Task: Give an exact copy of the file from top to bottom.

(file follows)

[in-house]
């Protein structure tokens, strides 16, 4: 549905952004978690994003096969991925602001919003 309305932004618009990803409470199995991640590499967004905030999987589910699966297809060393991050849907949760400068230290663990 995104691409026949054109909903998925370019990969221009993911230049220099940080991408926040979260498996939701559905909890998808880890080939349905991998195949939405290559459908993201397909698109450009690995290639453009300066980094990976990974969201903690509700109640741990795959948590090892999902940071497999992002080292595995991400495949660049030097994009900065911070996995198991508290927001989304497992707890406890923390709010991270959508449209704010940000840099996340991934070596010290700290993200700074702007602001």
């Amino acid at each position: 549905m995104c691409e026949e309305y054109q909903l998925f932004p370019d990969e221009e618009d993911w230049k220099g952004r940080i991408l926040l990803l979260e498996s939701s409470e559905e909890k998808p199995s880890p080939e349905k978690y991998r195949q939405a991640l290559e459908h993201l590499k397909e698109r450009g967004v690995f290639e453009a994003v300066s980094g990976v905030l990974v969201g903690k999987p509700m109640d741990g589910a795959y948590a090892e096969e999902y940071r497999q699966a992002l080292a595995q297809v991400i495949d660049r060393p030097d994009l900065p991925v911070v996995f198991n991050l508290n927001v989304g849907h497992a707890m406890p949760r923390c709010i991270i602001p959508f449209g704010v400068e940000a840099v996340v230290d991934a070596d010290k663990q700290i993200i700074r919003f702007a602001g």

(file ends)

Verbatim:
[in-house]
């Protein structure tokens, strides 16, 4: 549905952004978690994003096969991925602001919003 309305932004618009990803409470199995991640590499967004905030999987589910699966297809060393991050849907949760400068230290663990 995104691409026949054109909903998925370019990969221009993911230049220099940080991408926040979260498996939701559905909890998808880890080939349905991998195949939405290559459908993201397909698109450009690995290639453009300066980094990976990974969201903690509700109640741990795959948590090892999902940071497999992002080292595995991400495949660049030097994009900065911070996995198991508290927001989304497992707890406890923390709010991270959508449209704010940000840099996340991934070596010290700290993200700074702007602001």
């Amino acid at each position: 549905m995104c691409e026949e309305y054109q909903l998925f932004p370019d990969e221009e618009d993911w230049k220099g952004r940080i991408l926040l990803l979260e498996s939701s409470e559905e909890k998808p199995s880890p080939e349905k978690y991998r195949q939405a991640l290559e459908h993201l590499k397909e698109r450009g967004v690995f290639e453009a994003v300066s980094g990976v905030l990974v969201g903690k999987p509700m109640d741990g589910a795959y948590a090892e096969e999902y940071r497999q699966a992002l080292a595995q297809v991400i495949d660049r060393p030097d994009l900065p991925v911070v996995f198991n991050l508290n927001v989304g849907h497992a707890m406890p949760r923390c709010i991270i602001p959508f449209g704010v400068e940000a840099v996340v230290d991934a070596d010290k663990q700290i993200i700074r919003f702007a602001g």